DPF Systems

Diesel Particulate Filter (DPF) Systems

A diesel engine produces diesel particulates, also referred to as soot particles, during normal operation. A Diesel Particulate Filter (DPF) is fitted in the exhaust system to filter soot out of the exhaust gases. Unlike a normal filter, the DPF has been designed to regenerate, or clean itself, to maintain operating efficiency. The process takes place automatically.

For the regeneration to occur, certain drive cycle conditions must be maintained. For example, if you drive only short distances, or frequently switch the ignition on and off, or your journey contains a high level of acceleration and deceleration, it’s likely your vehicle will have trouble completing the required parameters to achieve a DPF regeneration. This can result in a potentially costly DPF blockage and likely failure, which is very expensive.

It is advisable that you carry out occasional trips with higher vehicle speeds (such as on a highway, main road, or freeway) for a minimum of 20 minutes and avoid turning off the ignition but be sure to maintain engine speed at between 1500 RPM and 3000 RPM.

DPFs are filters and do not last forever. There is no prescribed service interval for DPF replacement and it’s likely that if you maintain the conditions to meet regeneration regularly, you will have many years of trouble-free motoring.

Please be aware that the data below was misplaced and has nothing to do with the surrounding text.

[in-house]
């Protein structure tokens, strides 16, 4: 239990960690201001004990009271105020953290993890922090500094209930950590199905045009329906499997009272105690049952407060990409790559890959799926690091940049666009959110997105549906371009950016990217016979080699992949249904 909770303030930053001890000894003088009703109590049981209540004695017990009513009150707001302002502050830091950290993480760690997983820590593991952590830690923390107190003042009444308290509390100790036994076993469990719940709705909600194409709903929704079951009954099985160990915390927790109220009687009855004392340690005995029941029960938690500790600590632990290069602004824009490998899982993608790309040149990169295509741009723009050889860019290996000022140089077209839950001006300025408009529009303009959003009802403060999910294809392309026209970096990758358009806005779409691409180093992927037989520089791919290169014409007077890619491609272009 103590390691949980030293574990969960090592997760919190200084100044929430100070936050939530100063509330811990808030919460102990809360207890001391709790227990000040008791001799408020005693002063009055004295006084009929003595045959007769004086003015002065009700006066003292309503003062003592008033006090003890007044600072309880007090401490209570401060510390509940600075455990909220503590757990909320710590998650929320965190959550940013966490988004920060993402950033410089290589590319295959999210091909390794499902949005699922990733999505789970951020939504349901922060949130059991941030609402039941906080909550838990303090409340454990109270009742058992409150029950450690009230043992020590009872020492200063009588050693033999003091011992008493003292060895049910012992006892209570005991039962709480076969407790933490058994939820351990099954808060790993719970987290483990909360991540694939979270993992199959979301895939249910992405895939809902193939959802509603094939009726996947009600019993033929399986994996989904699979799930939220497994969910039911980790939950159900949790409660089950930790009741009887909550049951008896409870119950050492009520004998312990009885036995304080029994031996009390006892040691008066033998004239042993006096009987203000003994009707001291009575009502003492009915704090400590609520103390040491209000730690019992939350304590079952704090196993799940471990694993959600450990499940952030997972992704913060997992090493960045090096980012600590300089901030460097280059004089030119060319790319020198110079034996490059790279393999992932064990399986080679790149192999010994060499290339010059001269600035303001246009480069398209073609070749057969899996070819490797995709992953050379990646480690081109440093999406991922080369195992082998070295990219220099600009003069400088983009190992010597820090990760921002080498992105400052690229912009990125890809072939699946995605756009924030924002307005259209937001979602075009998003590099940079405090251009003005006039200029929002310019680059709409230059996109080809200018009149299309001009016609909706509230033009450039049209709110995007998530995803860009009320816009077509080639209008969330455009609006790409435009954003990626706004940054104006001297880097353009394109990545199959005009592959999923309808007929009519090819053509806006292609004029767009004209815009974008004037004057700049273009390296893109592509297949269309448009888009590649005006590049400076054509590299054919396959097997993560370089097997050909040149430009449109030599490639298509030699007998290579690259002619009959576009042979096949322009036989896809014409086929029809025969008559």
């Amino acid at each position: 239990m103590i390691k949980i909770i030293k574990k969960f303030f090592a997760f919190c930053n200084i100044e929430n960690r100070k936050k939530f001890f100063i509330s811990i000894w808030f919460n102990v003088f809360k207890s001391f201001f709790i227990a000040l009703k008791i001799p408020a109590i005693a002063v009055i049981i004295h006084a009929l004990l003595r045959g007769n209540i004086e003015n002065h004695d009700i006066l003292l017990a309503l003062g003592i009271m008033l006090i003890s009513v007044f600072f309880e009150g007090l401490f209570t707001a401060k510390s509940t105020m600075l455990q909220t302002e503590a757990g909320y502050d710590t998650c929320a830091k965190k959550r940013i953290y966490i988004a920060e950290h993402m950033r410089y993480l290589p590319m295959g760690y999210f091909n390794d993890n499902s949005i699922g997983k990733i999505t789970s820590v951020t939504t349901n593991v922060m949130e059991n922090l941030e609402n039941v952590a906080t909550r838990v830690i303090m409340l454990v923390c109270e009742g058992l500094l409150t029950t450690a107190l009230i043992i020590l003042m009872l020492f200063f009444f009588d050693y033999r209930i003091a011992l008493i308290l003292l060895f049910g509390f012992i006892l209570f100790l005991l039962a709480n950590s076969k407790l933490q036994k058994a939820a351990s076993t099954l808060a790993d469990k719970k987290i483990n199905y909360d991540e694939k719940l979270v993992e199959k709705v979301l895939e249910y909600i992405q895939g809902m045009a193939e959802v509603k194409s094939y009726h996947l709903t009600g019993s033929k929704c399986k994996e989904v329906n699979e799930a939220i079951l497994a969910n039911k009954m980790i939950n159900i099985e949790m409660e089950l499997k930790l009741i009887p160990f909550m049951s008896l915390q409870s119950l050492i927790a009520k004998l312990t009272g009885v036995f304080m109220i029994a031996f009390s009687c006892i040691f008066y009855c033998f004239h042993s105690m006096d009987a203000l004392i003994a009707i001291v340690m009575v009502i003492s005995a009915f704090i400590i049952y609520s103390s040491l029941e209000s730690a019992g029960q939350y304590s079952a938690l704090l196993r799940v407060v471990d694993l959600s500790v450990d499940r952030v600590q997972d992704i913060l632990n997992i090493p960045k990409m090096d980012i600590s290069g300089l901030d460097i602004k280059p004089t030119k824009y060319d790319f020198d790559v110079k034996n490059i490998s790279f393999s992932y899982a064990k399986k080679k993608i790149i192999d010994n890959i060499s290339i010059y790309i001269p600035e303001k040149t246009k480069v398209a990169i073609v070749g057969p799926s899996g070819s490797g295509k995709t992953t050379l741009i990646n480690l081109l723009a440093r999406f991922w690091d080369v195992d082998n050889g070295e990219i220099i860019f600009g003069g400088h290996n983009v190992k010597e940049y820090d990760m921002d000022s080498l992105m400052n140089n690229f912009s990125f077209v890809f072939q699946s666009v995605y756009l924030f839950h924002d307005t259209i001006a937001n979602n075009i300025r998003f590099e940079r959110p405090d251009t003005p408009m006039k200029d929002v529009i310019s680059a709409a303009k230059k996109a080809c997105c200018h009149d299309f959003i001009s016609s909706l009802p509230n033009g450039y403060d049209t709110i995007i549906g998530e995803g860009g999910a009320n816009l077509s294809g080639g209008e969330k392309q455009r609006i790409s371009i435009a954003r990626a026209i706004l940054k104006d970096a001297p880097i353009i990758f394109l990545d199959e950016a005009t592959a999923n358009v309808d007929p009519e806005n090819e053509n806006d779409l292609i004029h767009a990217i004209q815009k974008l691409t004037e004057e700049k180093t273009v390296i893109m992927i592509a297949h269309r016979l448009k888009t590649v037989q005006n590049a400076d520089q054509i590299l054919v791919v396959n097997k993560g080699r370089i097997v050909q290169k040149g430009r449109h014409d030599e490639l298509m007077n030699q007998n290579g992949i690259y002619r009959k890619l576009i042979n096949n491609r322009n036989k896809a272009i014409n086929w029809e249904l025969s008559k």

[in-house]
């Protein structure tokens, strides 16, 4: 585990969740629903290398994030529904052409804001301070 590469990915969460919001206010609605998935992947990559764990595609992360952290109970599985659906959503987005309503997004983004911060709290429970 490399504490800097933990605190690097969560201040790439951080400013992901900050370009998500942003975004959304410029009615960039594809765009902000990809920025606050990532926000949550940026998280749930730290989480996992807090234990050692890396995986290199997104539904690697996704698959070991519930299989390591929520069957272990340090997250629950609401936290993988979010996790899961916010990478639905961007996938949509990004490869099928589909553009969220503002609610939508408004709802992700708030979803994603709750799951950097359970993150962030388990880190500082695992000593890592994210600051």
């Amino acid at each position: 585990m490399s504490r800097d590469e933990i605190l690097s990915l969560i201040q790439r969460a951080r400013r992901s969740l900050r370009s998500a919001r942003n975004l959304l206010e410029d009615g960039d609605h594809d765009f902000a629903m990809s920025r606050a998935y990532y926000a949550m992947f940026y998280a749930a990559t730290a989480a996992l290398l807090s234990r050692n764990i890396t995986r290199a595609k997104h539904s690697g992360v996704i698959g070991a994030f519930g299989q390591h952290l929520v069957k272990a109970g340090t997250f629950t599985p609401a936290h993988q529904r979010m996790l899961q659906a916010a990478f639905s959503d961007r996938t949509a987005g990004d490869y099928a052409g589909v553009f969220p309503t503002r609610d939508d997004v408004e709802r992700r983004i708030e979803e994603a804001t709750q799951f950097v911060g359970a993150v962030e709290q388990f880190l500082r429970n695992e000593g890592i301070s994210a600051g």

Some of the symptoms of a DPF that is blocked or not working properly are:

• Loss of power – As the filter becomes blocked and the exhaust gases push harder and harder to make their way through the DPF, the back pressure will cause the engine to exhibit a lack of power.
• Reduced fuel economy – Following on from a loss of power you would see a reduction in fuel economy based on having to push the engine harder to produce the same power.
• Poor throttle response – With the engine suffering from the inability to expel the exhaust gases effectively there would be an increased lag or sluggish throttle response when accelerating.
• Going into Limp Mode – Limp mode is enabled by the ECU when the DPF becomes so blocked, that to minimise any further damage the engine decreases performance to only allow it to be driven slowly. This will also become apparent by the engine warning light becomes illuminated on the dashboard.
• Bad exhaust smell and increased black smoke – Increased fuel consumption from a blocked DPF will lead to both an increase in unburnt fuel and also increased exhaust smoke.